October 28, 2019

Betty’s Kitchen, Sleeping Buffalo and Heidelhaus: Montana Restaurants, 1984

by Molly Kruckenberg, 
MHS Research Center Program Manager

In 1984 Ray Risho, a chef and restaurateur from Missoula, traveled across the length and breadth of Montana, stopping at restaurants in every small town or crossroads that he found.  As a former chef at Emmaus Road restaurant in Missoula and a cooking instructor, Risho understood the restaurant business.  In his work as a wine salesman in 1984, Risho visited and reviewed 450 different eating establishments across Montana.  The restaurants included everything from the “finest continental restaurants” to small, family cafes.  The reviews resulted in the book Risho’s Registry: From Absarokee to Zortman, A Town-by-Town Review of Montana Eateries.

In the course of gathering the information for Risho’s Registry, Risho also gathered menus from many of the restaurants and cafés that he visited.  Ray and his wife, Susie, recently donated those menus to the Research Center at the Montana Historical Society.  Their menu collection contains 288 menus from 87 different towns across Montana.  They represent all types of eating establishments, from the fanciest restaurant in Whitefish to the local café in Saco.   This menu collection is important in that it is representative of the restaurant business in Montana at a time before the wide-spread introduction of national chains to the state.  The menus are from single location restaurants for the most part, although there are a few restaurants that could be considered Montana chains, having multiple locations within the state.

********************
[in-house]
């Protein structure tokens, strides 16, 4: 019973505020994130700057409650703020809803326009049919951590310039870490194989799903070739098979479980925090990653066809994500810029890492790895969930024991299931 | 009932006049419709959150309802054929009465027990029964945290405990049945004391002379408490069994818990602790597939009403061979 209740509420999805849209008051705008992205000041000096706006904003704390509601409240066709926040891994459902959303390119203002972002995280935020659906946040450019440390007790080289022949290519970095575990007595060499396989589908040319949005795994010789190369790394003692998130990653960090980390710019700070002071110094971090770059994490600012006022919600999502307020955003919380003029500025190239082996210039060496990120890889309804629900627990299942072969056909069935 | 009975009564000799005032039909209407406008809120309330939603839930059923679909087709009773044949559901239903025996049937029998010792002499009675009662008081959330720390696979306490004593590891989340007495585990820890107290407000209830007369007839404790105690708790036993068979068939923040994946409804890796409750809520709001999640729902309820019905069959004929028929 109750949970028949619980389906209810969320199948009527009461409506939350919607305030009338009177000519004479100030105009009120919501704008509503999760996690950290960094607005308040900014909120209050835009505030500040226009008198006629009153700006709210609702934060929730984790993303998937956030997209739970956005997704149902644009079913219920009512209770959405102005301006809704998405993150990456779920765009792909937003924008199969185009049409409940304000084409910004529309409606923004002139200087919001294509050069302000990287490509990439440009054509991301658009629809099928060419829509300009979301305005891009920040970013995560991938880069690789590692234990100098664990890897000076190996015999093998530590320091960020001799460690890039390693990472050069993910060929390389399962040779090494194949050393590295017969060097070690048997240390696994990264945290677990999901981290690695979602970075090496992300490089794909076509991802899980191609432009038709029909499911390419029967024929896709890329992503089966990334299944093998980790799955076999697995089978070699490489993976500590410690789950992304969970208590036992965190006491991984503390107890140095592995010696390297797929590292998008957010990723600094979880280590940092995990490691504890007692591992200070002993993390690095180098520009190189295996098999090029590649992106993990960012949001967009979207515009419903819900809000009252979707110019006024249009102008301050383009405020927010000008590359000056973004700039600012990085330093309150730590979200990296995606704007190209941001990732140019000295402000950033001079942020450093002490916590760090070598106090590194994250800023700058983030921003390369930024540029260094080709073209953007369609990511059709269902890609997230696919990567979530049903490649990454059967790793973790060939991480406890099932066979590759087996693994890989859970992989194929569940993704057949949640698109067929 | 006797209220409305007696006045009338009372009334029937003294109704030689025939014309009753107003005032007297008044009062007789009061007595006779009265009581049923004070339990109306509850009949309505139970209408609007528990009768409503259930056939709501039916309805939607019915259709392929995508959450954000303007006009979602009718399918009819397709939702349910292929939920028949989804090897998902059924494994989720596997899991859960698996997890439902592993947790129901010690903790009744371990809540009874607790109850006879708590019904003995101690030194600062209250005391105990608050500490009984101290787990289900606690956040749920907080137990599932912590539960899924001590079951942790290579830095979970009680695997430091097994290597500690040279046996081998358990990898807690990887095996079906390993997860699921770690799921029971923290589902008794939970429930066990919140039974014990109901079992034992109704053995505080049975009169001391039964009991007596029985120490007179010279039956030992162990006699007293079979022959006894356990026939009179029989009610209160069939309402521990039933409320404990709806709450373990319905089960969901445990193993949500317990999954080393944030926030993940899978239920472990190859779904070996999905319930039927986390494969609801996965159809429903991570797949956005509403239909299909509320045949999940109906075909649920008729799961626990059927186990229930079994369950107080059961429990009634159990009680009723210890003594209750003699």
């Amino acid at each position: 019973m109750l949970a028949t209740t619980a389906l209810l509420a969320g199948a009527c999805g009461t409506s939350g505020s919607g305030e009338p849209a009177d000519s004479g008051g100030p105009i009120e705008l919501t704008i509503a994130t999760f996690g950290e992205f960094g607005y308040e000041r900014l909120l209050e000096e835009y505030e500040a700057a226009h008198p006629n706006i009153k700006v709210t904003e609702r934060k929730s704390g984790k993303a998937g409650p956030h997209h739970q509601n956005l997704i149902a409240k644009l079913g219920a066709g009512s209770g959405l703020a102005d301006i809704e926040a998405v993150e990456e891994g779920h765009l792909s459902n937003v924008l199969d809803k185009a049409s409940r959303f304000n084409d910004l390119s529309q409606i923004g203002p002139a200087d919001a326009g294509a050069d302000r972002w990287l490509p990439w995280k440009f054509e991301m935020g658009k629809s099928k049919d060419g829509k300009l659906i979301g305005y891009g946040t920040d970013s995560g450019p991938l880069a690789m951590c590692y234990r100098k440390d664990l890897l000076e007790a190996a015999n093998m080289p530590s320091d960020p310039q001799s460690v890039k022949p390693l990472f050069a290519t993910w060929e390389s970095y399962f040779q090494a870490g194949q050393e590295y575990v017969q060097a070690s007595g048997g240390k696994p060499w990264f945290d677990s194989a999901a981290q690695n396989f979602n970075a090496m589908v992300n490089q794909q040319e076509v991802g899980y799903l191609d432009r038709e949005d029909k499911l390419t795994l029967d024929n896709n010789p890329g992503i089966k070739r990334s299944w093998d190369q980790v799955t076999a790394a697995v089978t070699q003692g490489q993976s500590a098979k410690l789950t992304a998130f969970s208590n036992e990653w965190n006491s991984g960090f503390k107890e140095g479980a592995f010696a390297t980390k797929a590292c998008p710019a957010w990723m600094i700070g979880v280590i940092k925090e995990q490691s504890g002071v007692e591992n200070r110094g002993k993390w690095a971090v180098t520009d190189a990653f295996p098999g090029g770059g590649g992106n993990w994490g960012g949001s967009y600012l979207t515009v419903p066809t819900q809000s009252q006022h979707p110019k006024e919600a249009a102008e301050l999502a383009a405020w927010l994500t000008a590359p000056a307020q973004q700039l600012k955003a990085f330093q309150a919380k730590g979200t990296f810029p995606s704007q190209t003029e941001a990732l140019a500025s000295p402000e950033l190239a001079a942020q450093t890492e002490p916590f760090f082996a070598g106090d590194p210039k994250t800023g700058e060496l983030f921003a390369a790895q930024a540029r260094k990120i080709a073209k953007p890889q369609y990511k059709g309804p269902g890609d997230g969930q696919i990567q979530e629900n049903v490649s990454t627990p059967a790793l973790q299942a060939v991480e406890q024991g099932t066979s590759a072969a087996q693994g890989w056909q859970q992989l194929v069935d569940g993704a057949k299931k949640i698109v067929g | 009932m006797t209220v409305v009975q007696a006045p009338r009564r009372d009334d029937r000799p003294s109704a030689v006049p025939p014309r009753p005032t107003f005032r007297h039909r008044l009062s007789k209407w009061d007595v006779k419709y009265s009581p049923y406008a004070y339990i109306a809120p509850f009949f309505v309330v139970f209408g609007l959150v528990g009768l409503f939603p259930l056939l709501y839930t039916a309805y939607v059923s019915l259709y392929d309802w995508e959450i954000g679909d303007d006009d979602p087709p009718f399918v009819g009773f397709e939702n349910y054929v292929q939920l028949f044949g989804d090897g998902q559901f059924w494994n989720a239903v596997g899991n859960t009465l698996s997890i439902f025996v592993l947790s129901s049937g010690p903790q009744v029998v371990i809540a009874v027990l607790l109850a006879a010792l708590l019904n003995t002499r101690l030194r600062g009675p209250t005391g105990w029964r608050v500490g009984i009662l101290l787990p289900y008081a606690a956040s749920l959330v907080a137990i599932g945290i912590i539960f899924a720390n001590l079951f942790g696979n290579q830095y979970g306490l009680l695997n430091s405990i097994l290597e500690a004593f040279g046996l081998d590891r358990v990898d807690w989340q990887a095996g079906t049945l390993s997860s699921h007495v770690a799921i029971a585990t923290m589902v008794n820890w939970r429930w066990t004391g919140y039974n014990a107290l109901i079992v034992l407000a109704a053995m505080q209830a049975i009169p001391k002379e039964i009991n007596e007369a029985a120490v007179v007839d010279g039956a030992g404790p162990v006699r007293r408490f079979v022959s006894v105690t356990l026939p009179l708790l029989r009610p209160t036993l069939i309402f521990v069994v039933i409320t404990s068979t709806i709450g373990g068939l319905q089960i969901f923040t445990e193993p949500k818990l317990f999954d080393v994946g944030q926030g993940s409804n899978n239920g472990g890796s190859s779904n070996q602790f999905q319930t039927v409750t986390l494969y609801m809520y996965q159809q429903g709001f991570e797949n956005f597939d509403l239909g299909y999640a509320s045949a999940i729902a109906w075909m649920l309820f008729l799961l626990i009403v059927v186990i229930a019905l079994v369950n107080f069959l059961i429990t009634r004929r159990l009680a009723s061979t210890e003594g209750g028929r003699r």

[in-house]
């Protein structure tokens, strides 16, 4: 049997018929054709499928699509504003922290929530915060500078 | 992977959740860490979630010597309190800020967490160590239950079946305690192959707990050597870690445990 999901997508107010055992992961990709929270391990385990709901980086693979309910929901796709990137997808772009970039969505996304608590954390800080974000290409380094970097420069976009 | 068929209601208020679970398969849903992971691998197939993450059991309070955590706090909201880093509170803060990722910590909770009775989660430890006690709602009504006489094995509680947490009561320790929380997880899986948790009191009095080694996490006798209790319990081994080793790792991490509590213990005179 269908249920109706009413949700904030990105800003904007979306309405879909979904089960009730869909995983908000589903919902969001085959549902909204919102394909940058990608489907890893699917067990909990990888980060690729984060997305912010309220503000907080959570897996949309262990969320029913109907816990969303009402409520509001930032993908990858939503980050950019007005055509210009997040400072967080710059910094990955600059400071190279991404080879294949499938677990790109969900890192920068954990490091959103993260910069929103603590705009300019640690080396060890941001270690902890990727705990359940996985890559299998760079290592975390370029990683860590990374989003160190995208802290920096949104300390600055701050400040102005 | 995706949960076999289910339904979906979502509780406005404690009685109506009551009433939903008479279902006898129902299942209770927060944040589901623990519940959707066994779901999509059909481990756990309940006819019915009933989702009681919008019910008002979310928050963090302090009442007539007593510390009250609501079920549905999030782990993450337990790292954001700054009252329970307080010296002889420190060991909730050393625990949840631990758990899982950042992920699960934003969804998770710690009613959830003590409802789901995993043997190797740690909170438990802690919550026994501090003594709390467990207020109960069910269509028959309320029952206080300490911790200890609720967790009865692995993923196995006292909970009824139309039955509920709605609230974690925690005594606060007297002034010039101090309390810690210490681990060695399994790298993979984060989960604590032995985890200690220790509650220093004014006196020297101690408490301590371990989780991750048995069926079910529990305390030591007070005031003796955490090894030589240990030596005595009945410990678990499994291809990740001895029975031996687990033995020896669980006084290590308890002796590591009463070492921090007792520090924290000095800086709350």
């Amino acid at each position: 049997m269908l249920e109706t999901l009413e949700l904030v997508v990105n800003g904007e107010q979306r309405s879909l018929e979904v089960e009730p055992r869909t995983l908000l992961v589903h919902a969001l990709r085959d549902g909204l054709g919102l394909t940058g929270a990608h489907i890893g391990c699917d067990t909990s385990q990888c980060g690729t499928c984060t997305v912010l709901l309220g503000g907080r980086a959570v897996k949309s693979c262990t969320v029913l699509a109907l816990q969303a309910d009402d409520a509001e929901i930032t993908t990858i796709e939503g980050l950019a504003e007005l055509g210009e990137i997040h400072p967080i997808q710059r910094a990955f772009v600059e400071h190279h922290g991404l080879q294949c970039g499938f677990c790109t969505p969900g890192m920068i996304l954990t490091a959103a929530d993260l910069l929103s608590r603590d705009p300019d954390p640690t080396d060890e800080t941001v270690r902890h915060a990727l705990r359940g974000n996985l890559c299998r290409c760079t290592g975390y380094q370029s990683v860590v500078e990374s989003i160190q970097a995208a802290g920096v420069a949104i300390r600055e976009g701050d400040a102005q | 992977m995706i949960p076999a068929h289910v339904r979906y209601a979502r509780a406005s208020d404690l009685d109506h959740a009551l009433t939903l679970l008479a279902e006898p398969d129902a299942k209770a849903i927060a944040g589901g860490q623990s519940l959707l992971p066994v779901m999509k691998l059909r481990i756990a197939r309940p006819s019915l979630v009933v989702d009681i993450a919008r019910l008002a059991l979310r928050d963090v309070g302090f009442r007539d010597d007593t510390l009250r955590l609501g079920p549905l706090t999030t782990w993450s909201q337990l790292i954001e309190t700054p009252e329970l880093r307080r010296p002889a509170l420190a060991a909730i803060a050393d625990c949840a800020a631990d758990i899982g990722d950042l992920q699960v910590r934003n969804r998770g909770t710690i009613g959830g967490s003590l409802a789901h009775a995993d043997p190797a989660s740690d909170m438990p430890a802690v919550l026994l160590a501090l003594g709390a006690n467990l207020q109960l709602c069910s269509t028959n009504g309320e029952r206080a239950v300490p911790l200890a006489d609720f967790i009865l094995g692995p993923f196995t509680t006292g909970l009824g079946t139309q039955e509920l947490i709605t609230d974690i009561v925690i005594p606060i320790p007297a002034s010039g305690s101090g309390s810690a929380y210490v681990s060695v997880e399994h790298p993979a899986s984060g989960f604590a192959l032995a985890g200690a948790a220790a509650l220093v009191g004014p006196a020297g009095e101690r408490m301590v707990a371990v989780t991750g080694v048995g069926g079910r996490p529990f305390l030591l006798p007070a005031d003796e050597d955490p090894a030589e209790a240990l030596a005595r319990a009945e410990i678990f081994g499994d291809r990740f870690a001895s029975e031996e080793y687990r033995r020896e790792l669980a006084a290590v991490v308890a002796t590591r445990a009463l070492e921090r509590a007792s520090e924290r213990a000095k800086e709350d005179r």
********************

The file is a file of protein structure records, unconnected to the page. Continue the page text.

Menus provide a wealth of information, in both their content and their design.  They provide us with information on the popularity of different foods at certain time periods and, when looked at over time, can provide evidence of changing culinary tastes.  They indicate what and how particular foods were utilized locally and regionally.  The graphic designs of menus show the use of design elements over time.

The Montana menus in the Ray Risho Menu Collection provide all of these different insights for restaurants in Montana at one specific time – 1984.  In that way, they provide a snapshot of both common and unique foods being served.    The collection contains menus from Montana icons – Lydia’s in Butte, On Broadway in Helena, The Mustard Seed in Missoula – as well as many establishments that did not survive the last ensuing decades.  Fare in Montana restaurants in 1984 was as diverse as the many towns that populated the state.  Steak, burgers and pizzas share menu space with German, Mexican, Oriental, Lebanese and Hungarian foods.  Sandwich shops and pancake houses vied for customers with supper clubs, inns and cafés.  

Whether you are studying the foods Montanans were eating, the types of restaurants found in the state or graphic design of menus, we invite you to visit the MHS Research Center to see the wealth of menus in the Ray Risho Menu collection.

September 26, 2019

How to Choose a Newspaper

By Natasha Hollenbach, Digital Projects Librarian

Last August, we were awarded a fourth NDNP grant, and with this blog post, we’re announcing which titles and date ranges have been selected and giving you a little behind-the-scenes of the selection process.

First some NDNP basics. NDNP stands for the National Digital Newspaper Program. It is funded through the National Endowment for the Humanities; but, the content is hosted by the Library of Congress on the Chronicling America website. Each grant cycle is 2 years and should produce about 100,000 pages.